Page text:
Awards of arbitral tribunals will be directly enforceable through the judicial enforcement system. The concerned party will have to file an application to the competent court of the state and pay the statutory duties and fees, and the award will be enforced by the judicial enforcement officer in the same manner as state court judgements.

Enforcement may be opposed on the grounds that (a) the subject matter of the dispute was not capable of settlement by arbitration under the laws of Hungary; or (b) the recognition or enforcement of the award would be contrary to the public policy of Hungary.

Court proceedings related to arbitration fall into the exclusive competent of county courts (törvényszék).

The party opposing enforcement may request that the court stays enforcement. The court will assess all circumstances relevant from the perspective of deciding the stay or leave to enforce. There are no statutory aspects or factors to consider; it is at the absolute discretion of the court to make the decision.




Approximate Duration

Arbitration Proceedings

Document Production

The costs of the procedure are contained in the Rules of Procedure. In case of the annulment of an arbitral award before the state courts, the procedure is subject to stamp duty: 1% of the amount up to a cap of HUF 250.000.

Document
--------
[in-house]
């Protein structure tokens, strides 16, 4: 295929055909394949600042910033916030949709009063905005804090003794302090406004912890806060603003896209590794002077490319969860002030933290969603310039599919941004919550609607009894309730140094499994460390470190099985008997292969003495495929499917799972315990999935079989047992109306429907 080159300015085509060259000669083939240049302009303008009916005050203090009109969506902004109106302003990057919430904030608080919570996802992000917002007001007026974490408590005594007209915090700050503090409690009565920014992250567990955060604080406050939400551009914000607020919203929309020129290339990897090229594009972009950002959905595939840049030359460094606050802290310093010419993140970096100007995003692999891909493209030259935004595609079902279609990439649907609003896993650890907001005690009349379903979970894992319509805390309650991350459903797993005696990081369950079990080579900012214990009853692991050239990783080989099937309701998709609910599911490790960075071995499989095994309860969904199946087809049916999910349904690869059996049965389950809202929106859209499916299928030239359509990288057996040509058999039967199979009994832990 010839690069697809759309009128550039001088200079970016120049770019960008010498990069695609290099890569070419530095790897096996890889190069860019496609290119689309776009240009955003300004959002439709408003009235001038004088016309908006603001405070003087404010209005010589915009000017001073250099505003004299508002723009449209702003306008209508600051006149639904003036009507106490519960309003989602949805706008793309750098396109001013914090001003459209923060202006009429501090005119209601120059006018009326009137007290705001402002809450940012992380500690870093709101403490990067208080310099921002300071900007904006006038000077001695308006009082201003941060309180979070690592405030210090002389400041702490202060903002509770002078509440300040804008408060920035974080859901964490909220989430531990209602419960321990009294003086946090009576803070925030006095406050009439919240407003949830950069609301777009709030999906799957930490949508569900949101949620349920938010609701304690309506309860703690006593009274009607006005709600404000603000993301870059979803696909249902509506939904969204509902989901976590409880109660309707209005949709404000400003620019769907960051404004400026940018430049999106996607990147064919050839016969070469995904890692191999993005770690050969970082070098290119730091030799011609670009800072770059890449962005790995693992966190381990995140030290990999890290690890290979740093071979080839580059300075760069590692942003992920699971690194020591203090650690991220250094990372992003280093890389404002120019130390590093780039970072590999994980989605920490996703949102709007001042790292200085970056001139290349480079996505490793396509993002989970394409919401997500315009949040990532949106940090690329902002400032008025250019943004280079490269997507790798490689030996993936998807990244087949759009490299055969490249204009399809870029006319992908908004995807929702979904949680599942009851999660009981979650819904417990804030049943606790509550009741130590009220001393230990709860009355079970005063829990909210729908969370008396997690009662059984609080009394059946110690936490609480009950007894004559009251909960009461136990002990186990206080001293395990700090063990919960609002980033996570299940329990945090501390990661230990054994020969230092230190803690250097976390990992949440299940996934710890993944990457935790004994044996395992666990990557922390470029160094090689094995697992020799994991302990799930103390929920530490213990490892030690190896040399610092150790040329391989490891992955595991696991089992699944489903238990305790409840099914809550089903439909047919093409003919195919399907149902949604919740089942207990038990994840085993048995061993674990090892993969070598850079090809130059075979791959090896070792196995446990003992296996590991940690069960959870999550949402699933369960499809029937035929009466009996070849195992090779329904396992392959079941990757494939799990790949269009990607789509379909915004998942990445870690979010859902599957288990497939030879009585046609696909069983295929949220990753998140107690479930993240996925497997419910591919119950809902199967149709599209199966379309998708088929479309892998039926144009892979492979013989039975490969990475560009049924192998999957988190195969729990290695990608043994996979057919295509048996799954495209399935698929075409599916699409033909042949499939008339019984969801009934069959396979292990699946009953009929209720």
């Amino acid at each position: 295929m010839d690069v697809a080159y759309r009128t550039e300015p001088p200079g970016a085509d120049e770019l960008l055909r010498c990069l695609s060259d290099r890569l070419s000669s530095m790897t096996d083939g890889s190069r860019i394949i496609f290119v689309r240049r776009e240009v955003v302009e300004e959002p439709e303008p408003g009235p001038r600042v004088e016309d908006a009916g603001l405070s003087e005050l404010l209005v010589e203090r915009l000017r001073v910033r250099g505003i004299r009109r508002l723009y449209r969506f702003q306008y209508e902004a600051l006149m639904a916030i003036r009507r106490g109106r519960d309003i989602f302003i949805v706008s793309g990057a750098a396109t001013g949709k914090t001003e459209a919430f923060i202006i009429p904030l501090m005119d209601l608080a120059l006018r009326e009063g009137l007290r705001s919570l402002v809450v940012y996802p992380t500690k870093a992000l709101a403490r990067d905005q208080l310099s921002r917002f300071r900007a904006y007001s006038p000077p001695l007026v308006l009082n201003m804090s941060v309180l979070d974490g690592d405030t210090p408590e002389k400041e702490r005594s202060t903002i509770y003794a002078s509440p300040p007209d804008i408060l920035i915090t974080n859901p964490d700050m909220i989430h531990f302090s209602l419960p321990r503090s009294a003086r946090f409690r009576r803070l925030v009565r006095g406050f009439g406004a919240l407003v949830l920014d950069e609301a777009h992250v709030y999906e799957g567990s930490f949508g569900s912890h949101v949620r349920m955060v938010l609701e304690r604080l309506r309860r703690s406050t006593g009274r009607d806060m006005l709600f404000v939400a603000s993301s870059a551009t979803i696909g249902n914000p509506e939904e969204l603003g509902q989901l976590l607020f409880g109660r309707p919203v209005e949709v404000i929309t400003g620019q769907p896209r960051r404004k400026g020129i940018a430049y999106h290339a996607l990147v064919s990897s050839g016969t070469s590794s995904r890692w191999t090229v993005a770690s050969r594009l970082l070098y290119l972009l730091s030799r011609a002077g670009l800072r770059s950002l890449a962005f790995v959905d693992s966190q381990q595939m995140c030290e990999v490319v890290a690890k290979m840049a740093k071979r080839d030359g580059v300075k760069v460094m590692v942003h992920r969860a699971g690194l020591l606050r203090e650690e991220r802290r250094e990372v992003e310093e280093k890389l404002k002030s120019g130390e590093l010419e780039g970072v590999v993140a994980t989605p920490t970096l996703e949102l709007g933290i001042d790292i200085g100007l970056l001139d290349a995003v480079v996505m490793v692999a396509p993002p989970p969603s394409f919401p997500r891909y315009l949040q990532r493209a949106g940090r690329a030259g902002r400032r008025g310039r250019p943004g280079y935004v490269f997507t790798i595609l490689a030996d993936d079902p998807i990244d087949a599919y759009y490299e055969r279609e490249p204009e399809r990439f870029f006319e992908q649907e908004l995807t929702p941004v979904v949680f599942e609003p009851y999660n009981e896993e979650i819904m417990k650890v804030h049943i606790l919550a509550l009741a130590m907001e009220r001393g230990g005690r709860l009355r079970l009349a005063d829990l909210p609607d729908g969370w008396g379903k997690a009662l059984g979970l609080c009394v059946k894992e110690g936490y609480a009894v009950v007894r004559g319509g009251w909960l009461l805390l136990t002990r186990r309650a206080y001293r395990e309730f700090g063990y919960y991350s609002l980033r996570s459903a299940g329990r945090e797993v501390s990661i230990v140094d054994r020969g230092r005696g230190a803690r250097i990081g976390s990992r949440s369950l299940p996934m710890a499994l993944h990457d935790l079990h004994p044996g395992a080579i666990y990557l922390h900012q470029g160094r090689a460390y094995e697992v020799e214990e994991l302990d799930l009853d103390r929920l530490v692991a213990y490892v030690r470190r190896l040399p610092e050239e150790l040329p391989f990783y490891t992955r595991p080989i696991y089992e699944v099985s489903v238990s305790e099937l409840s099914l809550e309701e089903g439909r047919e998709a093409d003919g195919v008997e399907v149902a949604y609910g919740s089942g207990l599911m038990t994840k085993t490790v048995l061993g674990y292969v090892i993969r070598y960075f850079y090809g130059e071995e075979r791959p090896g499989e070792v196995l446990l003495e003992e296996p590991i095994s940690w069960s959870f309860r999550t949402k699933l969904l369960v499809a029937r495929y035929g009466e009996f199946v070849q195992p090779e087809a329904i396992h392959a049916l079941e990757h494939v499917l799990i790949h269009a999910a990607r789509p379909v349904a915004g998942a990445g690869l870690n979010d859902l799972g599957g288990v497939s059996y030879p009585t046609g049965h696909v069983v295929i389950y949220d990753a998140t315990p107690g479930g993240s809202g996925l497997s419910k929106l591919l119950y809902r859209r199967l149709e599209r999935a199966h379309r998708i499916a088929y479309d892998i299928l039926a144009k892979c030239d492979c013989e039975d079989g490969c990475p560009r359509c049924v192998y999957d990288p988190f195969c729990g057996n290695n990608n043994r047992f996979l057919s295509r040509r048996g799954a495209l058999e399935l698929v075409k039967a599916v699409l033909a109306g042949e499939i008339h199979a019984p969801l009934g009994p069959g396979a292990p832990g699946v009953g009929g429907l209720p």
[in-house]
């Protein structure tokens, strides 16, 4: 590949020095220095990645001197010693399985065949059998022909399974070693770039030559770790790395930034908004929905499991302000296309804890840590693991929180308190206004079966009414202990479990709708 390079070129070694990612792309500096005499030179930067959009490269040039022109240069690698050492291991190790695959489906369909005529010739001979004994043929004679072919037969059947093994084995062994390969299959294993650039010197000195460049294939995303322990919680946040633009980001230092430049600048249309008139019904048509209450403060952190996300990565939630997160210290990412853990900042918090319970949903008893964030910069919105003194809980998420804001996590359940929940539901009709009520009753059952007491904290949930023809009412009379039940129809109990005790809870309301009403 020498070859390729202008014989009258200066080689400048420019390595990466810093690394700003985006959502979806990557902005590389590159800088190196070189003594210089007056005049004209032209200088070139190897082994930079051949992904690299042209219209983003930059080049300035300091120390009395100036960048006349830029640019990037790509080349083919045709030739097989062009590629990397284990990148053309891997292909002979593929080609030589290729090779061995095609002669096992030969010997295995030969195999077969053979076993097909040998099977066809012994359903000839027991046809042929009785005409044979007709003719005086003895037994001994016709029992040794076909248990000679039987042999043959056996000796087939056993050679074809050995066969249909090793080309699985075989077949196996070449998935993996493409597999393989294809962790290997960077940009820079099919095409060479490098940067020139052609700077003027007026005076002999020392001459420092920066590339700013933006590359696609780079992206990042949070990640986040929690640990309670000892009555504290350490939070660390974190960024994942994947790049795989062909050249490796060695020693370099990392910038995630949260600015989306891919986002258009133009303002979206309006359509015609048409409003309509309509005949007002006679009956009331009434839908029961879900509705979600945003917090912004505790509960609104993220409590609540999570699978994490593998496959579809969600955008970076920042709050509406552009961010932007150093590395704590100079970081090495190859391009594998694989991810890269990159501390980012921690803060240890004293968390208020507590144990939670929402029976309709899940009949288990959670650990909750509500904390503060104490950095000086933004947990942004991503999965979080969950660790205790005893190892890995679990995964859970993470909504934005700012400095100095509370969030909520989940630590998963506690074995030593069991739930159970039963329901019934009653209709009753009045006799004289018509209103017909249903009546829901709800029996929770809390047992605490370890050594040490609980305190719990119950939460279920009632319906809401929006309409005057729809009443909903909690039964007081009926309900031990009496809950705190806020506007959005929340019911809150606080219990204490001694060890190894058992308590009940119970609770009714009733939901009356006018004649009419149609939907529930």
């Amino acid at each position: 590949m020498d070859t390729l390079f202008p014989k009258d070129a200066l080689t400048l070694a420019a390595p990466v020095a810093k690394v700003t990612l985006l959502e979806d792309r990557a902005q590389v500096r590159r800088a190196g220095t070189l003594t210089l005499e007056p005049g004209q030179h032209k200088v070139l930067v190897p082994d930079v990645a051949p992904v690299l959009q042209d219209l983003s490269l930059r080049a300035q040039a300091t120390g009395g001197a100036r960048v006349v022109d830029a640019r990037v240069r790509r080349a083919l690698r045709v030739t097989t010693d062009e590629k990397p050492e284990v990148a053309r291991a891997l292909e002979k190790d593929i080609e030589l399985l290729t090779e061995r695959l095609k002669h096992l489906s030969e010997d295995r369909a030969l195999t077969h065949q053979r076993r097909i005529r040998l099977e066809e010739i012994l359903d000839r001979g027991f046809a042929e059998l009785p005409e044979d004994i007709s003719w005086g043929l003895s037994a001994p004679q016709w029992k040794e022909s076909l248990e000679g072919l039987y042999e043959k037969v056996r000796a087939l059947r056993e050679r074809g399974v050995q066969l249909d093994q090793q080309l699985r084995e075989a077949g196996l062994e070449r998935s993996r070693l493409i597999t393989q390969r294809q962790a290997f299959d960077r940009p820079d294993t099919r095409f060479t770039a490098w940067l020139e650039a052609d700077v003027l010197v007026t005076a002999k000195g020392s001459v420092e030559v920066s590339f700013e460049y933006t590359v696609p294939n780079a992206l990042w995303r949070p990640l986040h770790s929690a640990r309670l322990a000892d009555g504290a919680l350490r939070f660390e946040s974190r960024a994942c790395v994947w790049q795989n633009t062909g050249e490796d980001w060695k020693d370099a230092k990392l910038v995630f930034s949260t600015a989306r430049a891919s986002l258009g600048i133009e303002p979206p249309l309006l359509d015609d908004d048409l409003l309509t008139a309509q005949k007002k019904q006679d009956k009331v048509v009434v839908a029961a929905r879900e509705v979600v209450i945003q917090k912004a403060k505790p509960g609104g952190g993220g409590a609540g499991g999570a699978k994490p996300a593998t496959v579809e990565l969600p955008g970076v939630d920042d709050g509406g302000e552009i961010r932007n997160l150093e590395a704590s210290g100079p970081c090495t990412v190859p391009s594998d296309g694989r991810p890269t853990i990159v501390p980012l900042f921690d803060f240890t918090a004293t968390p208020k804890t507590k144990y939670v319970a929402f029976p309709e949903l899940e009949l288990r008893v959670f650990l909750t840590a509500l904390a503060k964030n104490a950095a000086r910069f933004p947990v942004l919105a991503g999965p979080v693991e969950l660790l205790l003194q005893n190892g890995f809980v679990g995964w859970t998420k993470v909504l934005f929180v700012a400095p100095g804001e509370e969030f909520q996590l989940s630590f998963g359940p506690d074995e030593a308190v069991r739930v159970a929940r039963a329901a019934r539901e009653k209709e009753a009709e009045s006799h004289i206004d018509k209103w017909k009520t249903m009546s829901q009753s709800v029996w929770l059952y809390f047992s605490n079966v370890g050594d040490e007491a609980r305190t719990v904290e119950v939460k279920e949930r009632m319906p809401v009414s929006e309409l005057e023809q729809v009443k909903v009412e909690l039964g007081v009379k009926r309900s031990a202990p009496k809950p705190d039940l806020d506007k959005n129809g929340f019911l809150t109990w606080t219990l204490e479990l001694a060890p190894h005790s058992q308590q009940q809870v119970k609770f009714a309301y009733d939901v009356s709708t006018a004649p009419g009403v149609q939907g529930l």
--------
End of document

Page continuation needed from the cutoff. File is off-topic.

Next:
The arbitration fee depends on whether an arbitral tribunal or a sole arbitrator is appointed. The arbitration fee includes the registration fee, arbitrators’ fee and administrative costs and the state duty. The arbitration fee does not include other cost incurred by the Arbitration Court, e.g., experts’ and interpreters’ fees.

Subject to the engagement.

Procedural rules of Hungarian arbitration institutions do not contain detailed rules on document production. The tribunal and the parties may agree on the scope and order of document production, either by setting up specific rules or by reference to the IBA Rules on the Taking of Evidence in International Arbitration.

Approximate Costs



The average duration of arbitration proceedings is between 5 months and 1½ years.

Approximate Duration

Stamp duty in proceedings before the enforcement officers of local courts: 1% of the enforceable amount subject to a cap of HUF 350,000.

Stamp duty in proceedings before the enforcement officers of county courts: 3% of the enforceable amount subject to a cap of HUF 750,000.

Fees of the enforcement officer are set out in a statutory rule of law. It is subject to the enforceable value, and is determined by a reducing percentage of the value starting from 3% for values between HUF 100,000 and HUF 1 million, to 0.5% for values exceeding HUF 10 million. In addition, the enforcement officer is entitled to the reimbursement of costs based on itemized costs plus a lump sum cost (50% of the fees set out above).

Subject to the engagement.

Enforcement of Foreign Arbitral Awards

Duration depends on the complexity of the case but may range from 2 months to more than a year.

Approximate Costs



The information in this chapter was correct as of 1 January 2018. If you have any questions about the content of this chapter,

or would like further information about arbitration in Hungary, please contact



Kálvin tér 12-13

H - 1085 Budapest

+36 1 4848 800